From Brazil to Japan: gun laws around the world
Gun control efforts and results vary widely around the globe. Here's a look at two effective cases and one cautionary tale.
| OOI, Japan
After a tragedy like the mass shooting at Sandy Hook Elementary School, the statistic is always trotted out. Compared with just about anywhere else with a stable, developed government — and many countries without even that — the more than 11,000 gun-related killings each year in the United States are simply off the charts.
To be sure, there are nations that are worse. But others see fewer gun homicide deaths in one year than the 27 people killed Dec. 14 in Newtown, Connecticut.
As Americans debate gun laws, people on both sides point to the experiences of other countries to support their arguments. Here's a look at two success stories – with two very different ways of thinking about gun ownership – and one cautionary tale.
Japan – The Nanny state?
Gunfire rings through the hills at a shooting range at the foot of Mount Fuji. There are few other places in Japan where you'll hear it.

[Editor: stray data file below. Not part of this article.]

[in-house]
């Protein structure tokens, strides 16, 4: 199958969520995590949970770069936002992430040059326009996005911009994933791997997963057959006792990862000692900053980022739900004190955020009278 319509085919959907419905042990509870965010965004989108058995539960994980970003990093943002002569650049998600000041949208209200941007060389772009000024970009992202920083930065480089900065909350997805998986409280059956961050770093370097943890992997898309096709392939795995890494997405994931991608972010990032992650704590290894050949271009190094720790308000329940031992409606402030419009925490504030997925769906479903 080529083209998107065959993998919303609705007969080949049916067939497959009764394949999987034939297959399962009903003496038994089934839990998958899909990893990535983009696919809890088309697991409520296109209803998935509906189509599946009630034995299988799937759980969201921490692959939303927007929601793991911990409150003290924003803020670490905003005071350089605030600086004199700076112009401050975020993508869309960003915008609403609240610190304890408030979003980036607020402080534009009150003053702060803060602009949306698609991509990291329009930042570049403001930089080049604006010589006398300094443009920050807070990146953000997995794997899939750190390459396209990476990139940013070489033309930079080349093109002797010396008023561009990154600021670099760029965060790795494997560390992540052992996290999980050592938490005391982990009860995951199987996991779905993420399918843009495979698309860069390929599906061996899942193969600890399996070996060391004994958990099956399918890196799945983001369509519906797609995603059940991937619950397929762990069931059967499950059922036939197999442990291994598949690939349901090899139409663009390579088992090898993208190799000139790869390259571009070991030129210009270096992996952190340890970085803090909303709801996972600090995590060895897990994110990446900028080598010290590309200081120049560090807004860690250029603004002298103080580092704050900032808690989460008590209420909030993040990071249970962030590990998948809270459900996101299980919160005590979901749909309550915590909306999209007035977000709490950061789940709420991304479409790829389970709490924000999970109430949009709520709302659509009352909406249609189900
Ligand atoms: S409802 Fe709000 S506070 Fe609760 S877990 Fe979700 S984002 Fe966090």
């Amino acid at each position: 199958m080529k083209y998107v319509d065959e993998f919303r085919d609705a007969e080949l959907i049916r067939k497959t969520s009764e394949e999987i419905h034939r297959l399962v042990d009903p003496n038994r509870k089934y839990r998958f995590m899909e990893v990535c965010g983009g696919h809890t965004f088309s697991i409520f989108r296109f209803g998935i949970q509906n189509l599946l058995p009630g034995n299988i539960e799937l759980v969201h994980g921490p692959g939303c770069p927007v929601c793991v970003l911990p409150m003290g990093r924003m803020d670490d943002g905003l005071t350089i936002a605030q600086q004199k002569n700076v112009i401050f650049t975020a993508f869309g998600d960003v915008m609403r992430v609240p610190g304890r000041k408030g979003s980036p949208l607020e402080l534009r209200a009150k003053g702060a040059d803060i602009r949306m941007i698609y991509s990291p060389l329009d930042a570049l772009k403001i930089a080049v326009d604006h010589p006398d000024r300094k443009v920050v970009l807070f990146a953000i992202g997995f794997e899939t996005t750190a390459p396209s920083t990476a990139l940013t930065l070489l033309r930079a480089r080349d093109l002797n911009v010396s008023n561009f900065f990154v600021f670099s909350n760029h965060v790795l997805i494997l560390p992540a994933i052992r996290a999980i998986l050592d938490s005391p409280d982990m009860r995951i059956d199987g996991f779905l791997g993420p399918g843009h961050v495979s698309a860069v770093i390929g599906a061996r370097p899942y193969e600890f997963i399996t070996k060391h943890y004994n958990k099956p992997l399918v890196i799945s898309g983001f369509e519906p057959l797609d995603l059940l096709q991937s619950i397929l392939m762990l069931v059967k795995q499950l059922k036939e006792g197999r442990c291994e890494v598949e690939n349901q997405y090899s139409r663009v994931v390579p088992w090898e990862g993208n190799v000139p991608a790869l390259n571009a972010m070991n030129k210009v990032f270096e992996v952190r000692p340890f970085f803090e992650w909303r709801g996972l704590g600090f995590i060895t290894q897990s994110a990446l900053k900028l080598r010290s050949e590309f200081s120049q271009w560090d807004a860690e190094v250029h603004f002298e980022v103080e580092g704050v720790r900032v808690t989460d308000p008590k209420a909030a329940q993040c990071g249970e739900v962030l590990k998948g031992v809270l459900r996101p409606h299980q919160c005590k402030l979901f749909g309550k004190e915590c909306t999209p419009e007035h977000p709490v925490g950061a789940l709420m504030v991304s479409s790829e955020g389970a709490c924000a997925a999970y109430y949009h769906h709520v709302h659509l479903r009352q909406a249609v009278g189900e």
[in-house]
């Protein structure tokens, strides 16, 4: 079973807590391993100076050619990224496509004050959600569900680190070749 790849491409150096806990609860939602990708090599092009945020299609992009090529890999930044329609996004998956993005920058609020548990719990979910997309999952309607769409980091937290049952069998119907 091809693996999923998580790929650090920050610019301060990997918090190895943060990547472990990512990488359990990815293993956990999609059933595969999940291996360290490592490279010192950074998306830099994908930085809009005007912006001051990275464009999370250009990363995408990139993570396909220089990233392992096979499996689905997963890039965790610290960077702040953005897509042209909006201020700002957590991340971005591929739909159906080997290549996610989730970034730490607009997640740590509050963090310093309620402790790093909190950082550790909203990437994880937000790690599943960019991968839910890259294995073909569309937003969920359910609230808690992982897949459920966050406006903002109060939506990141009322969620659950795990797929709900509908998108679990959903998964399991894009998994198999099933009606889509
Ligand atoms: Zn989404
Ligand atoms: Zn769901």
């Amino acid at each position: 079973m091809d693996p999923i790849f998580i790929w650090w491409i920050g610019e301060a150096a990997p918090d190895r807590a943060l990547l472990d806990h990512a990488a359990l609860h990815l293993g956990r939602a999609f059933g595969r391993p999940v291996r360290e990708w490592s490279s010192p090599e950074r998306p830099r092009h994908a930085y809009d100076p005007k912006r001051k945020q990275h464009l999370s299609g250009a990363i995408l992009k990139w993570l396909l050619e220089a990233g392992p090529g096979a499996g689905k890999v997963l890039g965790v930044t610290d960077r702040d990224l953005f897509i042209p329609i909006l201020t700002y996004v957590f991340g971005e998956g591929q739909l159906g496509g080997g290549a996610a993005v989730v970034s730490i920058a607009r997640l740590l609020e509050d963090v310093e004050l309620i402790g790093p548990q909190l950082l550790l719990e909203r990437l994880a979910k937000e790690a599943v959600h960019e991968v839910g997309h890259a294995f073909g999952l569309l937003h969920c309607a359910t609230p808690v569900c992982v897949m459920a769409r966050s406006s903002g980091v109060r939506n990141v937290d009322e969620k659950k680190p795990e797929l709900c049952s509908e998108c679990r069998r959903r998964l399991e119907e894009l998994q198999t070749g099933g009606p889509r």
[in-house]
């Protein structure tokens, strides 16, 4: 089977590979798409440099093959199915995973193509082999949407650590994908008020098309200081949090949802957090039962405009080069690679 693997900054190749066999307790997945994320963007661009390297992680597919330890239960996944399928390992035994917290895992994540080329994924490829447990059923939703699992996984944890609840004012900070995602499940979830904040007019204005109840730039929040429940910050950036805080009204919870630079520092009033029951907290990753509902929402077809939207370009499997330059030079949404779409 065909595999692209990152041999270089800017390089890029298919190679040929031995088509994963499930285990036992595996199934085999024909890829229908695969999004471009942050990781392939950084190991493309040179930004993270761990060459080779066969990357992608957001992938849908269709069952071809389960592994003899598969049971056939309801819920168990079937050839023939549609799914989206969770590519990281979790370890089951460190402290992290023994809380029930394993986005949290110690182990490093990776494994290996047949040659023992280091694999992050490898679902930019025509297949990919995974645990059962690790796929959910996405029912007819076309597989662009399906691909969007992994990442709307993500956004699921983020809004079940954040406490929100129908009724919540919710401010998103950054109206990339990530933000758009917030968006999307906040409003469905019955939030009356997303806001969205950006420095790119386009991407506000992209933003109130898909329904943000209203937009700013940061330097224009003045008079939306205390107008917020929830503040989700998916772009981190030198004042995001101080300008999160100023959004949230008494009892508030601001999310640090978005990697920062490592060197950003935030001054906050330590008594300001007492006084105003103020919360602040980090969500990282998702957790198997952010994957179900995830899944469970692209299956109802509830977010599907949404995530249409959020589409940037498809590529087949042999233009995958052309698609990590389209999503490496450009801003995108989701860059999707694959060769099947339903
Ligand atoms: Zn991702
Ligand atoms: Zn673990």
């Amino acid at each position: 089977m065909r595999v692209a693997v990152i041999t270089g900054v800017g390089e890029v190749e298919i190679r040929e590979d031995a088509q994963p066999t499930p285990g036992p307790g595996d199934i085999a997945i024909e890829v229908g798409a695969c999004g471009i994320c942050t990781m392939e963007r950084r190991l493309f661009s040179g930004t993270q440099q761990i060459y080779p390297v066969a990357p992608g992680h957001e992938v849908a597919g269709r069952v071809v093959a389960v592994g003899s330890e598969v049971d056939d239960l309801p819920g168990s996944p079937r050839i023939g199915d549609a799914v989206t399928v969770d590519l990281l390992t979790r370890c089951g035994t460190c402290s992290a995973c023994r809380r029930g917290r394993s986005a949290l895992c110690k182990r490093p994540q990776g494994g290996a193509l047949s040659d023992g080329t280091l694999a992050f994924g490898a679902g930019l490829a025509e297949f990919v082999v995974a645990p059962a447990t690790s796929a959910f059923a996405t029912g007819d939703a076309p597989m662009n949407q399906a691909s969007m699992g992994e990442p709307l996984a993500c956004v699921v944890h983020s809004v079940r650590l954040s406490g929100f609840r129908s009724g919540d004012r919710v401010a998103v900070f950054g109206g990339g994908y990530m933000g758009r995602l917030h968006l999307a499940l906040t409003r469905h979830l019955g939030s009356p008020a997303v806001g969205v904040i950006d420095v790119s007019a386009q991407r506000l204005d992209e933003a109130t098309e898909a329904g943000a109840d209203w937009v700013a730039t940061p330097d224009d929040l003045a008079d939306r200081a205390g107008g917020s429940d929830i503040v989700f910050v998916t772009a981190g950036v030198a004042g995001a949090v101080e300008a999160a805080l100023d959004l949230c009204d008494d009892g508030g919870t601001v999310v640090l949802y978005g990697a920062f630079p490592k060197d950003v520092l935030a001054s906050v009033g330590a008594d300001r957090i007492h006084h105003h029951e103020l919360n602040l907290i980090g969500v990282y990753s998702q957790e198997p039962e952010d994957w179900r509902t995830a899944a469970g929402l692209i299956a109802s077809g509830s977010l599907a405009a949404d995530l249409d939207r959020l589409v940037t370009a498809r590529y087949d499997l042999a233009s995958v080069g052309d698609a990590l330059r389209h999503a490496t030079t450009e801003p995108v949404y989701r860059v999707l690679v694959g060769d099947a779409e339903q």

In this country, guns are few and far between. And so is gun violence. Guns were used in only seven murders in Japan — a nation of about 130 million — in all of 2011, the most recent year for official statistics. According to police, more people — nine — were murdered with scissors.
Though its gun ownership rates are tiny compared to the United States, Japan has more than 120,000 registered gun owners and more than 400,000 registered firearms. So why is there so little gun violence?
"We have a very different way of looking at guns in Japan than people in the United States," said Tsutomu Uchida, who runs the Kanagawa Ohi Shooting Range, an Olympic-style training center for rifle enthusiasts. "In the US, people believe they have a right to own a gun. In Japan, we don't have that right. So our point of departure is completely different."
Treating gun ownership as a privilege and not a right leads to some important policy differences.
First, anyone who wants to get a gun must demonstrate a valid reason why they should be allowed to do so. Under longstanding Japanese policy, there is no good reason why any civilian should have a handgun, so — aside from a few dozen accomplished competitive shooters — they are completely banned.
Virtually all handgun-related crime is attributable to gangsters, who obtain them on the black market. But such crime is extremely rare and when it does occur, police crack down hard on whatever gang is involved, so even gangsters see it as a last-ditch option.
Rifle ownership is allowed for the general public, but tightly controlled.